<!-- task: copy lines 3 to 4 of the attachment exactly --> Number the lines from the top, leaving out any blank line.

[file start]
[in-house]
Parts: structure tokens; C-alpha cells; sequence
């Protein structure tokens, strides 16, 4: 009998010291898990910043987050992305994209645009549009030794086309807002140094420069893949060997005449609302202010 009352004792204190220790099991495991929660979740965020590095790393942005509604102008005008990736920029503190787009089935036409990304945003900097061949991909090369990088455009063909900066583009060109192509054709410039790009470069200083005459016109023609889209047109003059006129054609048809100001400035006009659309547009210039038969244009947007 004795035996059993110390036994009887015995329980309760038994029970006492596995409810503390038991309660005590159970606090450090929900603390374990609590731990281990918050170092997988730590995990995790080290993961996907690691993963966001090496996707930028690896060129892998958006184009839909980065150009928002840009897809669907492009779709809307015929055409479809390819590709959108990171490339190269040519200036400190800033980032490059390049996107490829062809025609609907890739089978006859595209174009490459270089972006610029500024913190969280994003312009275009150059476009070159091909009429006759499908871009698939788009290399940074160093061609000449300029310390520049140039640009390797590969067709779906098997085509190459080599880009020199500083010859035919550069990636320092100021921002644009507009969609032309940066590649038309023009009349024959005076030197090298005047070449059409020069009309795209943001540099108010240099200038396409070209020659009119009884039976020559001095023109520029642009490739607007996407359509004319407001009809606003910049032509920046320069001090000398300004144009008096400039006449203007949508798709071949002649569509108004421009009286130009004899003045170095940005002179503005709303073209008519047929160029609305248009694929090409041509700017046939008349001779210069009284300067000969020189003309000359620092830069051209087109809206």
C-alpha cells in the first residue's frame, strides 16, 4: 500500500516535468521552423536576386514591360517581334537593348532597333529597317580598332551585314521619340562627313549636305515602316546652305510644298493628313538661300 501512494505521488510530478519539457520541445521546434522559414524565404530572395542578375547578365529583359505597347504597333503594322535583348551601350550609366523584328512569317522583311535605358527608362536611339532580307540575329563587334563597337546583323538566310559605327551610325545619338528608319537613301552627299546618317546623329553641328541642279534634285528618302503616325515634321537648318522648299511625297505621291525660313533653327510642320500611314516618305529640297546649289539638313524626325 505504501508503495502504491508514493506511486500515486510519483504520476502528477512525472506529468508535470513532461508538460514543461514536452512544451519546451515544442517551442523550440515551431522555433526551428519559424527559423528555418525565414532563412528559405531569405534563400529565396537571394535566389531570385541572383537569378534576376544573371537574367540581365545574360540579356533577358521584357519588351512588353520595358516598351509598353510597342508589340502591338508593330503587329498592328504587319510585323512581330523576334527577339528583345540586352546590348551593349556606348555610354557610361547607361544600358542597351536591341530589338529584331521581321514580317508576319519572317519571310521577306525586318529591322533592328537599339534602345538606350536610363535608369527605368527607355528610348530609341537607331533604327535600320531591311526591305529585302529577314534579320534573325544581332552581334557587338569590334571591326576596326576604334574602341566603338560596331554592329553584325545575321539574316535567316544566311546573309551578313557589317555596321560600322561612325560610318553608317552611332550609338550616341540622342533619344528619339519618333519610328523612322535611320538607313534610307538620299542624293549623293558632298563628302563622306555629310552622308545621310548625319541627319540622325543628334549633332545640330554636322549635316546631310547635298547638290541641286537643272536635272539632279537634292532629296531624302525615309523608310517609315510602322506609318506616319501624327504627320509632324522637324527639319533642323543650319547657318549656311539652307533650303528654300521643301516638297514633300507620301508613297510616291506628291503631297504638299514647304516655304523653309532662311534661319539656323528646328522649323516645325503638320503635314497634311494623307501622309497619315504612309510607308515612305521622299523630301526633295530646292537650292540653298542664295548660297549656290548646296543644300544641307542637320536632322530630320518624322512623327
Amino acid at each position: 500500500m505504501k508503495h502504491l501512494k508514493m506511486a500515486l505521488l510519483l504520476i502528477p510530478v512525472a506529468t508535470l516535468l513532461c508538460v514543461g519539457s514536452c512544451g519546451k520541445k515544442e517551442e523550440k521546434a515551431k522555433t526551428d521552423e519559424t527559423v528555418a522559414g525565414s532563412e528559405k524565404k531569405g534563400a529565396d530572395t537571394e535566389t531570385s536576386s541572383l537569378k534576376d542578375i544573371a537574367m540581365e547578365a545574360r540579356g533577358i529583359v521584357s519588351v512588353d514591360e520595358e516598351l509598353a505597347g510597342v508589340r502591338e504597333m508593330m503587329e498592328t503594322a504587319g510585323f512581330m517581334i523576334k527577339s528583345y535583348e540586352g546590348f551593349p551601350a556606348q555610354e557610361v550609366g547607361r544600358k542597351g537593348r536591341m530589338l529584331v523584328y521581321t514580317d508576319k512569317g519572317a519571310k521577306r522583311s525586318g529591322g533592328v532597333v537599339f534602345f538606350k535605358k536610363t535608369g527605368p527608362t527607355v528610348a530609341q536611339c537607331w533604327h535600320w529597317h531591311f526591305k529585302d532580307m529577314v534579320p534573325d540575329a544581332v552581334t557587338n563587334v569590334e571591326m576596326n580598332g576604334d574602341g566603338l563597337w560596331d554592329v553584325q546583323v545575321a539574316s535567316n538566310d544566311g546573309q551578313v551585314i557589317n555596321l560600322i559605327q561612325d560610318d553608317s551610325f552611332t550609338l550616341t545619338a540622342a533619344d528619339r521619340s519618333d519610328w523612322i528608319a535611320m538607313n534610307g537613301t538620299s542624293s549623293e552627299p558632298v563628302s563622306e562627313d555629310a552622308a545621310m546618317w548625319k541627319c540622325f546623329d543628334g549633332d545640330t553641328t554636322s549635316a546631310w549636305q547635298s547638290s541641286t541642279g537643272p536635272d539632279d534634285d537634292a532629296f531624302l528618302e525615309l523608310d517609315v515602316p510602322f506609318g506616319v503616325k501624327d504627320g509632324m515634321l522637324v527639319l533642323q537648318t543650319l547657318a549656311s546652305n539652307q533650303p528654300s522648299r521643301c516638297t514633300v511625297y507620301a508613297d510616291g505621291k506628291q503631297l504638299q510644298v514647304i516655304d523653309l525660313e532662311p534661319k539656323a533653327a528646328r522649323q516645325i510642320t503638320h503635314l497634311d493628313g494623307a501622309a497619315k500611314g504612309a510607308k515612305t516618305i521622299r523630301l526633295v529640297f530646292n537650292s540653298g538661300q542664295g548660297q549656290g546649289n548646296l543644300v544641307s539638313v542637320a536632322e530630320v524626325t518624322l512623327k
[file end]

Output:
């Protein structure tokens, strides 16, 4: 009998010291898990910043987050992305994209645009549009030794086309807002140094420069893949060997005449609302202010 009352004792204190220790099991495991929660979740965020590095790393942005509604102008005008990736920029503190787009089935036409990304945003900097061949991909090369990088455009063909900066583009060109192509054709410039790009470069200083005459016109023609889209047109003059006129054609048809100001400035006009659309547009210039038969244009947007 004795035996059993110390036994009887015995329980309760038994029970006492596995409810503390038991309660005590159970606090450090929900603390374990609590731990281990918050170092997988730590995990995790080290993961996907690691993963966001090496996707930028690896060129892998958006184009839909980065150009928002840009897809669907492009779709809307015929055409479809390819590709959108990171490339190269040519200036400190800033980032490059390049996107490829062809025609609907890739089978006859595209174009490459270089972006610029500024913190969280994003312009275009150059476009070159091909009429006759499908871009698939788009290399940074160093061609000449300029310390520049140039640009390797590969067709779906098997085509190459080599880009020199500083010859035919550069990636320092100021921002644009507009969609032309940066590649038309023009009349024959005076030197090298005047070449059409020069009309795209943001540099108010240099200038396409070209020659009119009884039976020559001095023109520029642009490739607007996407359509004319407001009809606003910049032509920046320069001090000398300004144009008096400039006449203007949508798709071949002649569509108004421009009286130009004899003045170095940005002179503005709303073209008519047929160029609305248009694929090409041509700017046939008349001779210069009284300067000969020189003309000359620092830069051209087109809206």
C-alpha cells in the first residue's frame, strides 16, 4: 500500500516535468521552423536576386514591360517581334537593348532597333529597317580598332551585314521619340562627313549636305515602316546652305510644298493628313538661300 501512494505521488510530478519539457520541445521546434522559414524565404530572395542578375547578365529583359505597347504597333503594322535583348551601350550609366523584328512569317522583311535605358527608362536611339532580307540575329563587334563597337546583323538566310559605327551610325545619338528608319537613301552627299546618317546623329553641328541642279534634285528618302503616325515634321537648318522648299511625297505621291525660313533653327510642320500611314516618305529640297546649289539638313524626325 505504501508503495502504491508514493506511486500515486510519483504520476502528477512525472506529468508535470513532461508538460514543461514536452512544451519546451515544442517551442523550440515551431522555433526551428519559424527559423528555418525565414532563412528559405531569405534563400529565396537571394535566389531570385541572383537569378534576376544573371537574367540581365545574360540579356533577358521584357519588351512588353520595358516598351509598353510597342508589340502591338508593330503587329498592328504587319510585323512581330523576334527577339528583345540586352546590348551593349556606348555610354557610361547607361544600358542597351536591341530589338529584331521581321514580317508576319519572317519571310521577306525586318529591322533592328537599339534602345538606350536610363535608369527605368527607355528610348530609341537607331533604327535600320531591311526591305529585302529577314534579320534573325544581332552581334557587338569590334571591326576596326576604334574602341566603338560596331554592329553584325545575321539574316535567316544566311546573309551578313557589317555596321560600322561612325560610318553608317552611332550609338550616341540622342533619344528619339519618333519610328523612322535611320538607313534610307538620299542624293549623293558632298563628302563622306555629310552622308545621310548625319541627319540622325543628334549633332545640330554636322549635316546631310547635298547638290541641286537643272536635272539632279537634292532629296531624302525615309523608310517609315510602322506609318506616319501624327504627320509632324522637324527639319533642323543650319547657318549656311539652307533650303528654300521643301516638297514633300507620301508613297510616291506628291503631297504638299514647304516655304523653309532662311534661319539656323528646328522649323516645325503638320503635314497634311494623307501622309497619315504612309510607308515612305521622299523630301526633295530646292537650292540653298542664295548660297549656290548646296543644300544641307542637320536632322530630320518624322512623327